convicted DeLay of money laundering connected to the Jack
Abramoff scandal. (2010)
On January 10, 2011, he was sentenced to three years in prison in Texas.
- Joe Wilson (R-SC) during a major
televised speech about health care reform to a joint session of Congress,
President Obama stated that no illegal immigrants
would be accepted under his plan. Rep. Wilson interrupted the speech and
shouted, "You lie!" The incident resulted in a formal rebuke by
the House of Representatives.
He later admitted that the outburst was "inappropriate". (2009)
 Judicial Branch
- G. Thomas Porteous The Federal Judge for
Eastern Louisiana was unanimously impeached by the US House of
Representatives on charges of corruption and perjury in March 2010. He was
convicted by the US Senate and removed from office. He had been appointed
- Samuel B. Kent The Federal District Judge of Galveston, Texas was sentenced to 33 months
in prison for lying about sexually harassing two female employees. He had
been appointed to office by George H. W. Bush in 1990. (2009)
George W. Bush Administration
 Executive Branch
- Timothy Goeglein (R) Special Assistant to
President Bush resigned when it was discovered that more than 20 of his
columns had been plagarized from an Indiana newspaper. (2008)
- Lewis Libby (R) Chief of Staff to Vice President Dick Cheney (R),
'Scooter' was convicted of perjury and obstruction of justice in the Plame
Affair on March 6, 2007. He was sentenced to 30 months in prison and
fined $250,000. The sentence was commuted by George
W. Bush (R) on July 1, 2007. The felony remains on Libby's record
though the jail time and fine were commuted.
- Alphonso Jackson (R) The Secretary of Housing and Urban Development
resigned while under investigation by the FBI for revoking the contract of
a vendor who told Jackson he did not like President George
W. Bush (R) (2008)
- Karl Rove (R) Senior Adviser to President George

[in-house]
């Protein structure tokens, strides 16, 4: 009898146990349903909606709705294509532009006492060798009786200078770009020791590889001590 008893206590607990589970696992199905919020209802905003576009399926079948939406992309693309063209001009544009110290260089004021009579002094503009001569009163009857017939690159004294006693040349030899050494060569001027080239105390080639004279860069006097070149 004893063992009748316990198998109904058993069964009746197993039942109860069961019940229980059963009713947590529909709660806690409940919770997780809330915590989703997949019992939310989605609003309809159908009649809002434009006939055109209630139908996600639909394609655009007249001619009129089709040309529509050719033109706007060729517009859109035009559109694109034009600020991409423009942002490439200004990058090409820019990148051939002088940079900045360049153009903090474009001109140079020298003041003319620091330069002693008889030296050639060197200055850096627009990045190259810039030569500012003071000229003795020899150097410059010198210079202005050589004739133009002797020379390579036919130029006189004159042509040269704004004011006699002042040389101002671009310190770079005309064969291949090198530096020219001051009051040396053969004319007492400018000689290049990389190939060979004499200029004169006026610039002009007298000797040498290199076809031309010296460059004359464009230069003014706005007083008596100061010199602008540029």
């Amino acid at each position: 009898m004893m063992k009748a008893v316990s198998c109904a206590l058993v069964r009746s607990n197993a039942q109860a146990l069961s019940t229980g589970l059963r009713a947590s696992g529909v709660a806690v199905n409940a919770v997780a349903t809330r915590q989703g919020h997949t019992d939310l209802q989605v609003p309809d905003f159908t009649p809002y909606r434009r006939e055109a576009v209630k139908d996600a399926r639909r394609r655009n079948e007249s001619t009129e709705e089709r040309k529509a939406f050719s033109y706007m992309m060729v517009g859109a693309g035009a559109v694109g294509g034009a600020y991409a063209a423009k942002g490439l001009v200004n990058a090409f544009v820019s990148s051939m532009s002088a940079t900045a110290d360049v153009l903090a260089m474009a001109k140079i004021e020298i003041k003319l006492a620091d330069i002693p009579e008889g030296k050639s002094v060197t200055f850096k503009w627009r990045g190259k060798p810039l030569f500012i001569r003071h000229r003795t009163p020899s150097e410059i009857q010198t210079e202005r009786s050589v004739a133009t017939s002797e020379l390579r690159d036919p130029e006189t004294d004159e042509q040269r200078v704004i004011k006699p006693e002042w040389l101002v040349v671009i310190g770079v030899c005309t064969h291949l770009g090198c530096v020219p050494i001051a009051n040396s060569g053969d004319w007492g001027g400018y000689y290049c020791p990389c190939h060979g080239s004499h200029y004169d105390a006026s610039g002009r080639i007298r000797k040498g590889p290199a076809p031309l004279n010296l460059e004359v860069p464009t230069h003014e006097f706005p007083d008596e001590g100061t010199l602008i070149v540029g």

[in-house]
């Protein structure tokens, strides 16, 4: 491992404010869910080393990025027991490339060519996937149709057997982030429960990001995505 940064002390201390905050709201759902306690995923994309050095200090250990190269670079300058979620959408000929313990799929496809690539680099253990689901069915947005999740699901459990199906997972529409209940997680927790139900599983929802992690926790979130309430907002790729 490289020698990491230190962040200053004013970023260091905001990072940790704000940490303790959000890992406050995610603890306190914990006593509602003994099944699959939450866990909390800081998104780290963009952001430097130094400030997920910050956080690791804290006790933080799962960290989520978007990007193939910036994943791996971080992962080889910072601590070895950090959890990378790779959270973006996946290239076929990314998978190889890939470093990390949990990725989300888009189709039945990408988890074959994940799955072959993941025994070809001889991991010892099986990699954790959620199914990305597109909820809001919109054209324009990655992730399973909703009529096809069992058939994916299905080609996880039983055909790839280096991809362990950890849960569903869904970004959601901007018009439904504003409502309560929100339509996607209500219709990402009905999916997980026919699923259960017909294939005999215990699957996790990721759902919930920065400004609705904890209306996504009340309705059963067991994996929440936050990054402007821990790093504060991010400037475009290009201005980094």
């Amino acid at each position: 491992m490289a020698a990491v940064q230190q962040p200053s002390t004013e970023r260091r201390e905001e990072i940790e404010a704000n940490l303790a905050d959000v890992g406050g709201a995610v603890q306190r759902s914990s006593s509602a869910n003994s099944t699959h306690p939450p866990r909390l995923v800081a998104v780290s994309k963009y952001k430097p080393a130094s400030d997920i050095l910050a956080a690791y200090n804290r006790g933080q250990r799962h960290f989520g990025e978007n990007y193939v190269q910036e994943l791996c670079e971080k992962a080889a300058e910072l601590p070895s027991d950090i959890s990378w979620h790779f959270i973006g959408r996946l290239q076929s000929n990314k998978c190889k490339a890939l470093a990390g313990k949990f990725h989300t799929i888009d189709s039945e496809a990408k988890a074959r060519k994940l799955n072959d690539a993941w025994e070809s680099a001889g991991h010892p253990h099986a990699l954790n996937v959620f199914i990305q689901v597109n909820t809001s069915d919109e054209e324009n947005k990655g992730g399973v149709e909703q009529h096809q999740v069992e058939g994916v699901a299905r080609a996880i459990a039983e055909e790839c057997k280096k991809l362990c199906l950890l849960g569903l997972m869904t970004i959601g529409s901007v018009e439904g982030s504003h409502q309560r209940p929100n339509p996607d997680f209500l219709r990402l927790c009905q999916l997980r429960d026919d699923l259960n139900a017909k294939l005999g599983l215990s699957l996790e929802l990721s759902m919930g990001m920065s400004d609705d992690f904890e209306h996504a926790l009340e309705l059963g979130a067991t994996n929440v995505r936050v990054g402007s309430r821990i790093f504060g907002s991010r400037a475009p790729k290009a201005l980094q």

W. Bush was investigated by the Office of Special Counsel for
"improper political influence over government decision-making",
as well as for his involvement in several other scandals such as Lawyergate, Bush White House e-mail
controversy and Plame affair. He resigned in April 2007. (See Karl Rove in the
George W. Bush administration)
Or the Dismissal of U.S.
attorneys controversy refers to President Bush firing, without
explanation, eleven Republican federal prosecutors whom he himself had
appointed. It is alleged they were fired for prosecuting Republicans and not
When Congressional hearings were called, a number of senior Justice Department
officials cited executive privilege and refused to testify under oath and
instead resigned, including:
A. Battle (R) Director of Executive Office of US Attorneys in the Justice Department.
Schlozman (R) Director of Executive Office of US Attorneys who replaced
Elston (R) Chief of Staff to Deputy Attorney General Paul McNulty
McNulty (R) Deputy Attorney General to William Mercer
W. Mercer (R) Associate Attorney General to Alberto Gonzales
Sampson (R) Chief of Staff to Attorney General Alberto Gonzales
Gonzales (R) Attorney General of the United States
Goodling (R) Liaison between President Bush and the Justice Department
Bolten (R) Deputy Chief of Staff to President Bush was found in Contempt of
10. Sara M. Taylor (R) Aid to Presidential Advisor Karl
11. Karl Rove (R) Advisor to President Bush
12. Harriet Miers (R) Legal Counsel to President Bush,
was found in Contempt of Congress
- Bush White House e-mail
controversy – During the Lawyergate investigation it was
discovered that the Bush administration used Republican National Committee
(RNC) web servers for millions of emails which were then destroyed, lost
or deleted in possible violation of the Presidential Records Act and the Hatch Act. George
W. Bush, Dick Cheney, Karl Rove,
Card, Sara Taylor and Scott Jennings all used RNC webservers for
the majority of their emails. Of 88 officials, no emails at all were
discovered for 51 of them.
As many as 5 million e-mails requested by Congressional investigators of
other Bush administration scandals were therefore unavailable, lost, or
- Lurita Alexis Doan (R) Resigned as head of
the General Services Administration.
She was under scrutiny for conflict of interest and violations of the
Among other things she asked GSA employees how they could "help
- John Korsmo (R-SD) chairman of the Federal Housing Finance Board
pled guilty to lying to congress and sentenced to 18 months of